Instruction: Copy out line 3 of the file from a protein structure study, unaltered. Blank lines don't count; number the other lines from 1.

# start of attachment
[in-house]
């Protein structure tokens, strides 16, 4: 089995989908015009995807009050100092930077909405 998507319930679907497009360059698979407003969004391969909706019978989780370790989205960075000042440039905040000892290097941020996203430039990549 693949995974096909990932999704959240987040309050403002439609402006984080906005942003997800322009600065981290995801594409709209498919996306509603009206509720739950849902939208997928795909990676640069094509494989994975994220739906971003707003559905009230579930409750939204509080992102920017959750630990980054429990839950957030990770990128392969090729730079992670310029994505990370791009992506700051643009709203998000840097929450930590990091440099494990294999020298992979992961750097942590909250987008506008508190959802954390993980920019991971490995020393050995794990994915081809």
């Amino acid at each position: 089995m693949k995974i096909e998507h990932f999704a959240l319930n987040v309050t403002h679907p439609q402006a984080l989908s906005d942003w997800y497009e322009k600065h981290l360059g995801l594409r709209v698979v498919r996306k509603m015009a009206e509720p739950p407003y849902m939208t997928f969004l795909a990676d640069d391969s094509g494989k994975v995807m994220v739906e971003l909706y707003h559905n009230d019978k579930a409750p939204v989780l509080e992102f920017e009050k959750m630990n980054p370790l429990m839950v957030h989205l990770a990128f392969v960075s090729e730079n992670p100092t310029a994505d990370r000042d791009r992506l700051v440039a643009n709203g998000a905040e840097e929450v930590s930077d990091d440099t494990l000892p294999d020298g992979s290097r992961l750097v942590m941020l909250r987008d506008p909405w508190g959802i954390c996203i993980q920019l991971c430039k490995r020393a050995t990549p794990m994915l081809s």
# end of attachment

């Amino acid at each position: 089995m693949k995974i096909e998507h990932f999704a959240l319930n987040v309050t403002h679907p439609q402006a984080l989908s906005d942003w997800y497009e322009k600065h981290l360059g995801l594409r709209v698979v498919r996306k509603m015009a009206e509720p739950p407003y849902m939208t997928f969004l795909a990676d640069d391969s094509g494989k994975v995807m994220v739906e971003l909706y707003h559905n009230d019978k579930a409750p939204v989780l509080e992102f920017e009050k959750m630990n980054p370790l429990m839950v957030h989205l990770a990128f392969v960075s090729e730079n992670p100092t310029a994505d990370r000042d791009r992506l700051v440039a643009n709203g998000a905040e840097e929450v930590s930077d990091d440099t494990l000892p294999d020298g992979s290097r992961l750097v942590m941020l909250r987008d506008p909405w508190g959802i954390c996203i993980q920019l991971c430039k490995r020393a050995t990549p794990m994915l081809s």